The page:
Next week I will lead the discussion with a patient I worked-up on Friday. Adherence is one of the key points of discussion. My preceptor and I had a discussion about how one can check adherence. This is the list we came up with:
1. Pill count
2. Timing (including interaction with other drugs)
3. Ease of administration, is patient okay with remembering? (Ways they can remember: blister packing, dosettes, timer, team-up with roommate/partner)
4. Have they missed any doses?
5. Missed vs. late doses
6. If applicable are they taking doses with or without food

Drug Interactions: Taking any other drugs?
Experiencing any side effects?
Review the labs
What is the plan for this patient?

Other topics discussed:
Pathophysiology of HIV:
Good source:
When to start therapy?

When should you genotype a patient?
1. Baseline: May be the patient has primary resistance
2. Suspected resistance: virologic failure
Best scenario when patient is on treatment when he/she shows first sign of virologic breakthrough
Routine check for CD4/viral load: every months unless patient is <40 (undetectable), then every 2-3 months

Recommendations for initiating Antiretroviral treatment (ART) in treatment-naive adults with HIV-1 infection:
ART recommended regardless of CD4 count:
Symptomatic HIV disease
Pregnant women
HIV-1 RNA >100 000 copies/mL
Rapid decline in CD4 cell count, >100/uL per year
Active hepatitis B or C virus coinfection
Active or high risk for cardiovascular disease
HIV associated nephropathy
High risk for secondary HIV transmission e.g. serodiscordant couples
New recommendations:
Antiretroviral therapy (ART) is recommended for all HIV-infected individuals. The strength of this recommendation varies on the basis of pretreatment CD4 cell count:
CD4 count 500 cells/mm3 (BIII)

Drugs available through BC Centre for Excellence:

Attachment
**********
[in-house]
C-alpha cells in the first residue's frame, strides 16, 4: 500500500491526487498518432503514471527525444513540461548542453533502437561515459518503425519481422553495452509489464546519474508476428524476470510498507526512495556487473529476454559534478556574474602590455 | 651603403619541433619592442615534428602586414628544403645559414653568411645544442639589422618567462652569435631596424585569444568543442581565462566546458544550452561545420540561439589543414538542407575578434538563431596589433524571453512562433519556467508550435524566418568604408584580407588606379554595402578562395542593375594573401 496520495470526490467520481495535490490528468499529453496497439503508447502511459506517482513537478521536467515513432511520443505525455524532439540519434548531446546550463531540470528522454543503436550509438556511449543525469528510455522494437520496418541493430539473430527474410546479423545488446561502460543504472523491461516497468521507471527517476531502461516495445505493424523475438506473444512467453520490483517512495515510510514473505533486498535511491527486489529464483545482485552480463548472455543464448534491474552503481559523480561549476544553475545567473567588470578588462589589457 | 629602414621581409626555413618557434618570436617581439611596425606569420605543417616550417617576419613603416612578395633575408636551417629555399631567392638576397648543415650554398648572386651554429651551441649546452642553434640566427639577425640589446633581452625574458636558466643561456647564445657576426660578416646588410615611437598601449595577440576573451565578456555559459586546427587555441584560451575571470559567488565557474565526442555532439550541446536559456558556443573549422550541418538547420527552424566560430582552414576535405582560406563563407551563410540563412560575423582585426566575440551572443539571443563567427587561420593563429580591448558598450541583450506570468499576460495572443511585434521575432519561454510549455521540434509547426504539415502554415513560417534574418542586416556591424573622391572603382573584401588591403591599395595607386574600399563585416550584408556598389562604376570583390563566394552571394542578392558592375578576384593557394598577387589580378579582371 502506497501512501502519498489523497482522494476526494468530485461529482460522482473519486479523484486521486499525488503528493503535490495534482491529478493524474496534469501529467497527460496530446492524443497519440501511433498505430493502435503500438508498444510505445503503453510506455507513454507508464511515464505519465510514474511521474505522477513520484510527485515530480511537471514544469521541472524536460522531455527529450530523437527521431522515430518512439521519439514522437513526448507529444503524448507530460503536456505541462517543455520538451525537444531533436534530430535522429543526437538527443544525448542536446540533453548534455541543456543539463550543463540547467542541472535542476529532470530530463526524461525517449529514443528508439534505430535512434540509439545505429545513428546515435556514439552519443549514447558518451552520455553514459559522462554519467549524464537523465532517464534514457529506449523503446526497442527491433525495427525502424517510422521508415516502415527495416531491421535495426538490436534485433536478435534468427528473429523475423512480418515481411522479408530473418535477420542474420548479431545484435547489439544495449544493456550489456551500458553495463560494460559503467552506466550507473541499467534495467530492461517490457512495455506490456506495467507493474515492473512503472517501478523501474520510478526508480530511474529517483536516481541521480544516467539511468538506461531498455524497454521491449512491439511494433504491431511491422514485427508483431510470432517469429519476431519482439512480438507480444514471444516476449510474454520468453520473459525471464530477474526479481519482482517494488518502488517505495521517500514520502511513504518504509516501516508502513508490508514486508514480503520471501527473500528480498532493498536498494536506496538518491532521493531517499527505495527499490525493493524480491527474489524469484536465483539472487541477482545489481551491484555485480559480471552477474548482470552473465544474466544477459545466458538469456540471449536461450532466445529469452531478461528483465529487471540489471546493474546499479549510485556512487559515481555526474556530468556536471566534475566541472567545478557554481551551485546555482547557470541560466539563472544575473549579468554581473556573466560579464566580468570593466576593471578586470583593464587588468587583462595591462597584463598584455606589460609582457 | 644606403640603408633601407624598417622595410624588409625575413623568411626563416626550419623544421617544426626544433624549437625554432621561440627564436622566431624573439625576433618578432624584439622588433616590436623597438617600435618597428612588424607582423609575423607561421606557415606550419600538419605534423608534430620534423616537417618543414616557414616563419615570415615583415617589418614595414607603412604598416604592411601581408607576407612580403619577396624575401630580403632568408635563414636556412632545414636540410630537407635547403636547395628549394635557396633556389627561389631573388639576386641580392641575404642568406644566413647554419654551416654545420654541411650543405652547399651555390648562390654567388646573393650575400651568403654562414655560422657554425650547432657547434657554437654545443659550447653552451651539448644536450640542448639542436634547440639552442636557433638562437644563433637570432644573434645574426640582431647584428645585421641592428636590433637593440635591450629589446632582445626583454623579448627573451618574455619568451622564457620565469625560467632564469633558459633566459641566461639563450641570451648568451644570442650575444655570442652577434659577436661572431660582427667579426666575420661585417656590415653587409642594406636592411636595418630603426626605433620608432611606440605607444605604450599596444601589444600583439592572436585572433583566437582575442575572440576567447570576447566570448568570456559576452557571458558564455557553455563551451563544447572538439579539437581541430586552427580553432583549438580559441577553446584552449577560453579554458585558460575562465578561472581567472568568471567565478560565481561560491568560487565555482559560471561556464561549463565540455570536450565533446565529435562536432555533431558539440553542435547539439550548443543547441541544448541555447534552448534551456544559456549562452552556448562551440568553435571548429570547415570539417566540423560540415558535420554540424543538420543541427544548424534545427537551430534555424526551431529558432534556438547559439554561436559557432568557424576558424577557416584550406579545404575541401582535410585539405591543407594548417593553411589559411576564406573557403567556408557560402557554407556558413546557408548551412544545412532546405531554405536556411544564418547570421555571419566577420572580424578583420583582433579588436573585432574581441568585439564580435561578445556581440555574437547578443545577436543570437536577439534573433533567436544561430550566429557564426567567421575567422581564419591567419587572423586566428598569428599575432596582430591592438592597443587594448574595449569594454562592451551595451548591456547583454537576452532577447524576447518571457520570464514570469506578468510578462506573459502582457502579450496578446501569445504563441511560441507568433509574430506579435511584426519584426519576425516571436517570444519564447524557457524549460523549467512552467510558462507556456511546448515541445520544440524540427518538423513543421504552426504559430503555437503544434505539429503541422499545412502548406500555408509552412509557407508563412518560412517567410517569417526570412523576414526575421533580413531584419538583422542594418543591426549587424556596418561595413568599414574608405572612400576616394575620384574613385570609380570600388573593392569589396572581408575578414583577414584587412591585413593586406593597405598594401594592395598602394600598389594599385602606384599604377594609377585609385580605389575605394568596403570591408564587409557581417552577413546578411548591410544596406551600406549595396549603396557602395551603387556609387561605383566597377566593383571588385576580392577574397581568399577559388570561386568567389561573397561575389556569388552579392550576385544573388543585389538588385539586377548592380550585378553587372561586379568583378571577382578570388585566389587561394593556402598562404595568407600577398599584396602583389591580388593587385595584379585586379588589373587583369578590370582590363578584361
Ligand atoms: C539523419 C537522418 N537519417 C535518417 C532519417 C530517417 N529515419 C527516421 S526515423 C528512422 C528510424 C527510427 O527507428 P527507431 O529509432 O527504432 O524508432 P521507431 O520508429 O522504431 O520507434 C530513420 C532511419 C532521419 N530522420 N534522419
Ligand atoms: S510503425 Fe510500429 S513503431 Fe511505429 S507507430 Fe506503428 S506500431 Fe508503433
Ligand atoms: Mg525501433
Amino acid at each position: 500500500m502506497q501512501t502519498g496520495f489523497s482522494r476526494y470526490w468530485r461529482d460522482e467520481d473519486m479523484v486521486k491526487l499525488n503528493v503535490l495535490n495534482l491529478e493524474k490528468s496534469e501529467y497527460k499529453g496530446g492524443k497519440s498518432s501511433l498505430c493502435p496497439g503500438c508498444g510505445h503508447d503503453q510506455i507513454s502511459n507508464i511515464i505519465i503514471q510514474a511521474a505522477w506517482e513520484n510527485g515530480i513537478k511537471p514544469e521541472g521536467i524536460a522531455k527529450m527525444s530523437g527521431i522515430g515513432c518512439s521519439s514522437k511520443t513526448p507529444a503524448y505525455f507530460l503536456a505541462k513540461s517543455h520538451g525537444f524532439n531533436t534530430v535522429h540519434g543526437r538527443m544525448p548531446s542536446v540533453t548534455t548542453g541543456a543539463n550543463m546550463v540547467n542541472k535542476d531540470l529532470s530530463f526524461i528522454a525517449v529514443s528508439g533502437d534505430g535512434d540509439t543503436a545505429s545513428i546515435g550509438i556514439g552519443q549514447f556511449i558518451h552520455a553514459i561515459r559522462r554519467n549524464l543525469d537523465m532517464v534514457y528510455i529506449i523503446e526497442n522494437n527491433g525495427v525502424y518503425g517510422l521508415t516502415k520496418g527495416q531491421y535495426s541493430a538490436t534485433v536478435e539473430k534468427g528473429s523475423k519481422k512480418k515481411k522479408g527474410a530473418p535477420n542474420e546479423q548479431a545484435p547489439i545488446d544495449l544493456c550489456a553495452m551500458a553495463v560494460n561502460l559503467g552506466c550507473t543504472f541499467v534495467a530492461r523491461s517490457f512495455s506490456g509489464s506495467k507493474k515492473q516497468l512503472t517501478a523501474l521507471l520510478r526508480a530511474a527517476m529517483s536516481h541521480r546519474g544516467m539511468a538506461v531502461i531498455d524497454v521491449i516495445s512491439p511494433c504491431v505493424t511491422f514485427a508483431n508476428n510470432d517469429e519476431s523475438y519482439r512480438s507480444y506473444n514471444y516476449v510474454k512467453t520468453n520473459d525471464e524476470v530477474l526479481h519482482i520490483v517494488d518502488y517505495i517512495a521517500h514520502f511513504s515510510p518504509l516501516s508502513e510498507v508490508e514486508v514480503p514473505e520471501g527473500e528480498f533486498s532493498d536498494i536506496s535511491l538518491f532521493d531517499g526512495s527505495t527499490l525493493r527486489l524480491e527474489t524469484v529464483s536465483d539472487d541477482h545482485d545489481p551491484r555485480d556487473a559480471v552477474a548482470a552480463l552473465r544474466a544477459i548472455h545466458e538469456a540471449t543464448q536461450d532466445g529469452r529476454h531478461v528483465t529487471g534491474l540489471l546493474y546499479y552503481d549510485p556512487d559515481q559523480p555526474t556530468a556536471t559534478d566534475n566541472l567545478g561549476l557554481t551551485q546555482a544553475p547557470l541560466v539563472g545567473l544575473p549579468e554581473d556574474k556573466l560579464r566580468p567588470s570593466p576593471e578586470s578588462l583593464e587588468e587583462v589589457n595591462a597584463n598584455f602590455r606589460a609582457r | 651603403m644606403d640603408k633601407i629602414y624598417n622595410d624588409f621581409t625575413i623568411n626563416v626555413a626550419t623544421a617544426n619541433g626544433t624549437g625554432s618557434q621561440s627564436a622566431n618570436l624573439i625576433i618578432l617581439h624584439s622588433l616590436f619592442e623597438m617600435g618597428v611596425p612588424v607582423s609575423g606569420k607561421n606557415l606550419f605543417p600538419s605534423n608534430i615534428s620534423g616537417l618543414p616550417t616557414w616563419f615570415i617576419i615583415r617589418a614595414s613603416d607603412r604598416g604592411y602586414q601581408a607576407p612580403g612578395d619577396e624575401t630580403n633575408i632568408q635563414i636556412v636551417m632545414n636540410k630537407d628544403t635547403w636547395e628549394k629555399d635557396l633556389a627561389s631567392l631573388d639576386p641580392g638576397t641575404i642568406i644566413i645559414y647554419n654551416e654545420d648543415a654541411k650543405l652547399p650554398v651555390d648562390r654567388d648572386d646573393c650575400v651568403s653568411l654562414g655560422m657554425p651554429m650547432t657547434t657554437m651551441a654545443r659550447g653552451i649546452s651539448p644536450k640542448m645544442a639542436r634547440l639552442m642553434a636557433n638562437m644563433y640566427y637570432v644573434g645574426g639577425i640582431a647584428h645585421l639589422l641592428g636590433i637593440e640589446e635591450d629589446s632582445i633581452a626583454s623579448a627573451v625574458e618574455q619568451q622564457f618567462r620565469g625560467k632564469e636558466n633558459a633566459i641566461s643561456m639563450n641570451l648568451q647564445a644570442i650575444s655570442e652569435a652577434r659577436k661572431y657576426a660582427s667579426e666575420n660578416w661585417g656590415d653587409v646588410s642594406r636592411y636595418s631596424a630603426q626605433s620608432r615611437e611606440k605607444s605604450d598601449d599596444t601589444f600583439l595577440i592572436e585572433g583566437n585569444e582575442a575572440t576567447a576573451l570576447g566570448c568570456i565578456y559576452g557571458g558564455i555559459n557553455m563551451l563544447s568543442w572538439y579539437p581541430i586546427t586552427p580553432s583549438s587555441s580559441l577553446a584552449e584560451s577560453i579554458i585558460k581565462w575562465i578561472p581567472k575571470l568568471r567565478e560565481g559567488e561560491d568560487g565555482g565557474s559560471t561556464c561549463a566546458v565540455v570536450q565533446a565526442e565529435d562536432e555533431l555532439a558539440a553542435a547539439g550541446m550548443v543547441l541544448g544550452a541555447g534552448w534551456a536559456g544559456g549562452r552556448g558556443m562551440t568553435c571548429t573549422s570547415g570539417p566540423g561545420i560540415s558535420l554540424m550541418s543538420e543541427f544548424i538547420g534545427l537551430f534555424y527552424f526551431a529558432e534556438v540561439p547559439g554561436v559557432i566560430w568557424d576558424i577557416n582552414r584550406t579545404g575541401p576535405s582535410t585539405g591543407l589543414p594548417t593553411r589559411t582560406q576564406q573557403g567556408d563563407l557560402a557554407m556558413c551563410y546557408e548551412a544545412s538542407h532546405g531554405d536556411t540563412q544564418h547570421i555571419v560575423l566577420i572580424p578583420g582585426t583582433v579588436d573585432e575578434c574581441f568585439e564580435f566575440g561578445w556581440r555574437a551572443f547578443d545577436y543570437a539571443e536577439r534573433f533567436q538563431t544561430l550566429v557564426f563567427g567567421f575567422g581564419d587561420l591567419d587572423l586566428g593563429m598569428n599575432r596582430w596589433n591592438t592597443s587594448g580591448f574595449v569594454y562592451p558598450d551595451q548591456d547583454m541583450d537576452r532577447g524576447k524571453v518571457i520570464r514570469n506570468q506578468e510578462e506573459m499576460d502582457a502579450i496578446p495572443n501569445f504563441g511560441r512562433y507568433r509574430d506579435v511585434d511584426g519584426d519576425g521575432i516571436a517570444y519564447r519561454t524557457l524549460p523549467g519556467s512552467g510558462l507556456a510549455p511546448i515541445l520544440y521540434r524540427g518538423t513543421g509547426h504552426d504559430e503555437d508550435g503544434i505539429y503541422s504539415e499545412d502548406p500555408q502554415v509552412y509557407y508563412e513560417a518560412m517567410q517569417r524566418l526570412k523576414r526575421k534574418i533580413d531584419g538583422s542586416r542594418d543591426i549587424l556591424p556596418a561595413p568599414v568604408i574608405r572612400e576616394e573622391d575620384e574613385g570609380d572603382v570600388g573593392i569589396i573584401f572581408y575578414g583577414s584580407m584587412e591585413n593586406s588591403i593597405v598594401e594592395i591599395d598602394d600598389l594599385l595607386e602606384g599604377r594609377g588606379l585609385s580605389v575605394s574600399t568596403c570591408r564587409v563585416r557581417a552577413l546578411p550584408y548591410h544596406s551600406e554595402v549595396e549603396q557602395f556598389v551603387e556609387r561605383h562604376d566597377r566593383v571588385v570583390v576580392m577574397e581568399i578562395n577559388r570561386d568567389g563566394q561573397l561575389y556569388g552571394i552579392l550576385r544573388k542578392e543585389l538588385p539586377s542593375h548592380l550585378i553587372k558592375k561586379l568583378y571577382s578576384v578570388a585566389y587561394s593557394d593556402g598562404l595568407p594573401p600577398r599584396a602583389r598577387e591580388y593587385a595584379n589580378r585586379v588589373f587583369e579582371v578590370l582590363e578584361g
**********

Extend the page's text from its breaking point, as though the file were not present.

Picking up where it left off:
This is the last rotation of my residency! I am glad I am finishing with an elective and that too HIV/AIDS.
My goals for this rotation are:
1. Gain understanding of the pathophysiology of HIV infection and how it progresses to AIDS.
2. Become familiar with the anti-retrovirals currently used
3. Become familiar with drug interactions associated with anti-retrovirals and how to manage them
4. Counsel at least one patient on ARVs.
5. Work-up at least one new patient every day starting week 2
6. Know when to start ARVs and what to start
7. Gain understanding of opportunistic infections and know how to prevent and treat them especially PCP

Parkinson’s Disease Clinic and Week 2


Spending a day with neurologists examining Parkinson’s patients at UBC clinic was an interesting day. Learning about the disease sitting in a class vs. actually seeing the patients in person and listening to their stories is a totally different experience as it allows you to apply the theoretical knowledge gained in class. The two neurologists I followed were super helpful! I was curious about different neurology examinations and ways to adjust medications. They helped me answer questions and put things into perspective.
I learnt about different uses of Botox (a purified neurotoxin complex protein produced from the bacterium Clostridium botulinum). For example I did not know that it is used for dystonia. Patients get a repeat dose every 3-4 months. It takes 48 hrs for onset and reaches peak in about 2 weeks.
One of the patients received it for central dystonia and the other one got it for Meige’s syndrome.
The time spent at the clinic reinforced the fact that the timing of medication is extremely important in Parkinson’s disease patients. Therefore, when they are admitted to the hospital, the pharmacist should learn the dose times and make sure the patient gets it at the same time in hospital as well.

Other tid-bits:
Domperidone is used for both nausea and orthostatic hypotension (usually given half an hour before the levodopa dose)
Dopamine antagonists
– Inhibit the vasodilating and natriuretic effect of dopamine and increase noradrenaline release by blocking receptors for dopamine which exhibits inhibitory control of noradrenaline.
– EPS and tardive dyskinesia limits their long-term use.
Some patients experience Sinemet addiction wanting more even when not required??
Donepezil can worsen confusion in some cases ( very rare)

Some research to do:
Mirtazapine’s use for tremor??
Rasagiline has been shown to have neuroprotective effect??